Delegates to a conference on Iraq in Egypt's Sharm el-Sheikh resort town have overwhelmingly adopted a five year plan aimed at stabilising Iraq and pledged $30bn of debt reduction.
In announcing the agreement on Thursday, Egypt's foreign minister stated that the International Compact for Iraq would help end violence in Iraq.
Ahmed Aboul Gheit said: "We hope that we'll bring about a great amount of relaxation and normal ties.
"Namely [we hope] to bring infiltration to an end, to rebuild the Iraqi government ... to deter the armed militias in Iraq, to combat terror, and to widen the scope of the political process."
Nuri al-Maliki, the Iraqi prime minister, thanked the UN and conference delegates for their commitment, calling it a "defining moment in our history".
He said: "I believe that dovetailing the international efforts in order achieve our aspirations is a positive message."
Ban Ki-moon, the UN secretary-general, said: "A number of countries have made concrete commitments under the compact today. In particular there was broad support for the terms of the Paris Club on Iraq's outstanding debt."
He said the figure of $30 billion included commitments by Bulgaria, China, Saudi Arabia, Greece and new commitments by Britain, Australia, Spain, Denmark and South Korea.
In 2004, the Paris Club, a group of 19 creditor governments from major industrialised nations dealing with debt restructuring, agreed to cancel $32bn (80 per cent) of the $40bn they were owed by the government of Saddam Hussein, Iraq's deposed ruler.
Foreign ministers from more than 50 countries attended the conference, and various meetings were held on the sidelines.
Condoleezza Rice, the US secretary of state, said she called on Syria to take action to stop foreign fighters from entering Iraq in talks with Syria's foreign minister - the first high-level meeting in two years between the two countries.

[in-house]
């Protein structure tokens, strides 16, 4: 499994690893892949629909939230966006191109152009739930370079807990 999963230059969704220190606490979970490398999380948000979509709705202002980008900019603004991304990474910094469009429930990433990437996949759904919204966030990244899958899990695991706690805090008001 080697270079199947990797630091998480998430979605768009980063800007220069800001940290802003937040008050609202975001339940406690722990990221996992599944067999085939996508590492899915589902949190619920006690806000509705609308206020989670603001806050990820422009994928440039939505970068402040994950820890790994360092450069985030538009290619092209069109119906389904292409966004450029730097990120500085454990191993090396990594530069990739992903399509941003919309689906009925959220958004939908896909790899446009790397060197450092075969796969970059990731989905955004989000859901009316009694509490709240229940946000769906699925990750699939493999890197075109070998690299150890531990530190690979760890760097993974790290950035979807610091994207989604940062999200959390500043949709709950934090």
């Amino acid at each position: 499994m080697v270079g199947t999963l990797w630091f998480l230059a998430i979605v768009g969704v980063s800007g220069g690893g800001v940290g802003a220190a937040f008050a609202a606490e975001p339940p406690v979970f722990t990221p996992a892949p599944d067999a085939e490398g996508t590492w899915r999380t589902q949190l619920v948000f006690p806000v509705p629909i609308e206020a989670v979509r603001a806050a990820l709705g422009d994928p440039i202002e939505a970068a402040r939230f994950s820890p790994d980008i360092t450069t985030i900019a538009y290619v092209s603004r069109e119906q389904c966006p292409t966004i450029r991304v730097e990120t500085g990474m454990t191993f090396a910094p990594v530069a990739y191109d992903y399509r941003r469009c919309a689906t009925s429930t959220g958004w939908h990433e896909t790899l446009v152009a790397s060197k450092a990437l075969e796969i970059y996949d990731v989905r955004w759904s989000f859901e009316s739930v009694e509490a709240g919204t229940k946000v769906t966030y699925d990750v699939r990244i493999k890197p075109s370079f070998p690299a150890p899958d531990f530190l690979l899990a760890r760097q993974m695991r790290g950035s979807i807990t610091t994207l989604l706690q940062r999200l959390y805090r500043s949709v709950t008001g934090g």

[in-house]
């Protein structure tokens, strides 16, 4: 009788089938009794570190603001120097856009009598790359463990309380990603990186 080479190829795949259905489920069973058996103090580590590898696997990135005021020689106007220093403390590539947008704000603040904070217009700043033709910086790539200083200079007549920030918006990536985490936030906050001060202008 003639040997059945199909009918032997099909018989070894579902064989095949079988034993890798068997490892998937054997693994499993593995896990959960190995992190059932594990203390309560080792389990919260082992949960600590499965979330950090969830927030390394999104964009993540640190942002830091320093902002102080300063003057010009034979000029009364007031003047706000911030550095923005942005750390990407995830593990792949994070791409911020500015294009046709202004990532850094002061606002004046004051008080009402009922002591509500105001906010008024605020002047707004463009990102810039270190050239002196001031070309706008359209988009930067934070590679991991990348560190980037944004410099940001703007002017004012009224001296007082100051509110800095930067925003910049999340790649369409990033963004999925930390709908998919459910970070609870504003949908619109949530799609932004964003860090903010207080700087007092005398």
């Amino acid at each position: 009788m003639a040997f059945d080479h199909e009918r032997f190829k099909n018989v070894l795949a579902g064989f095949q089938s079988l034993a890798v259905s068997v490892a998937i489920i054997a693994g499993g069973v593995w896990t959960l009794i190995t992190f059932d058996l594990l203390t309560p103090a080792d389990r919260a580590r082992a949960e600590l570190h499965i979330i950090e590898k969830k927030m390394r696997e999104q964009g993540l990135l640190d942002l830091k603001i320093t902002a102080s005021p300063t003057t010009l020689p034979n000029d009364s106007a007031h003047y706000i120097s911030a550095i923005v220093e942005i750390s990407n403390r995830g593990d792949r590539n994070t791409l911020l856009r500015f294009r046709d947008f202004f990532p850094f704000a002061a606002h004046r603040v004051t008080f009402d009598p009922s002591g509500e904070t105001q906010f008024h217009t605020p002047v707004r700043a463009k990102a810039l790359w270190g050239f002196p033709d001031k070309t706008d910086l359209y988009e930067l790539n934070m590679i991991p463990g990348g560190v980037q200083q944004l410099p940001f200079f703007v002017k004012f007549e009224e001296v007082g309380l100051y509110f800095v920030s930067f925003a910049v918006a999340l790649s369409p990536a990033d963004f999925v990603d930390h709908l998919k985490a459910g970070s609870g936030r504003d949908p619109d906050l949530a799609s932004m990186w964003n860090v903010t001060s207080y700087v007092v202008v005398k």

Rice described her half hour of talks with Syria's Walid Moallem as "professional" and "businesslike".
But a substantive meeting between US officials and Iran appears less certain - though Rice is reported to have sat at the same table as the Iranian foreign minister at lunch.
The Iraqi government had been pressing for Rice and Manouchehr Mottaki to hold talks during the gathering, saying Washington's conflict with Tehran is only fuelling the instability in Iraq.
Margaret Beckett, the British foreign secretary, did meet Mottaki on Thursday.
In a brief statement, Beckett said: "We had useful discussions which culminated simply in mutual recognition that there is scope for a better relationship between Iran and the United Kingdom."
Foreign ministers from five of the six nations involved in talks on North Korea's nuclear programme were also expected to meet in Egypt this week on the sidelines of the conference.
A South Korean foreign ministry official, speaking to AFP on condition of anonymity, said: "There have been preparations for a separate five-nation meeting but the schedule has yet to be fixed."
Last Mod: 04 Mayıs 2007, 15:11